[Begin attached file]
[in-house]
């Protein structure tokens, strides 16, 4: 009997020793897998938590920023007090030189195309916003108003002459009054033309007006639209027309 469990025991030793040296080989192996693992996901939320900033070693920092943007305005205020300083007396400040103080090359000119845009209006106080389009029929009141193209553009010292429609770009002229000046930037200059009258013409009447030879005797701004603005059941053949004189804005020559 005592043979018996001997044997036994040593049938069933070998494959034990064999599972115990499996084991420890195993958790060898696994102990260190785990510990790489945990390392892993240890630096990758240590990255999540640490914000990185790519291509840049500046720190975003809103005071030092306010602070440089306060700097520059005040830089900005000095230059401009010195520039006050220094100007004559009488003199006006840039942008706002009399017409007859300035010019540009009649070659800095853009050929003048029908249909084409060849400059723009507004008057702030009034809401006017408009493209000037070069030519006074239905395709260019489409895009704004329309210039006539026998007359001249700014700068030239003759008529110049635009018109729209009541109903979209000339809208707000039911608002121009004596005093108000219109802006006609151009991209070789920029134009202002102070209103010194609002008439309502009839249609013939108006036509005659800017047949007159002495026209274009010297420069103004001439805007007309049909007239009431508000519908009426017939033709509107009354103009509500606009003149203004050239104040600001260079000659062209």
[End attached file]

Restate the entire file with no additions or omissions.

[in-house]
């Protein structure tokens, strides 16, 4: 009997020793897998938590920023007090030189195309916003108003002459009054033309007006639209027309 469990025991030793040296080989192996693992996901939320900033070693920092943007305005205020300083007396400040103080090359000119845009209006106080389009029929009141193209553009010292429609770009002229000046930037200059009258013409009447030879005797701004603005059941053949004189804005020559 005592043979018996001997044997036994040593049938069933070998494959034990064999599972115990499996084991420890195993958790060898696994102990260190785990510990790489945990390392892993240890630096990758240590990255999540640490914000990185790519291509840049500046720190975003809103005071030092306010602070440089306060700097520059005040830089900005000095230059401009010195520039006050220094100007004559009488003199006006840039942008706002009399017409007859300035010019540009009649070659800095853009050929003048029908249909084409060849400059723009507004008057702030009034809401006017408009493209000037070069030519006074239905395709260019489409895009704004329309210039006539026998007359001249700014700068030239003759008529110049635009018109729209009541109903979209000339809208707000039911608002121009004596005093108000219109802006006609151009991209070789920029134009202002102070209103010194609002008439309502009839249609013939108006036509005659800017047949007159002495026209274009010297420069103004001439805007007309049909007239009431508000519908009426017939033709509107009354103009509500606009003149203004050239104040600001260079000659062209």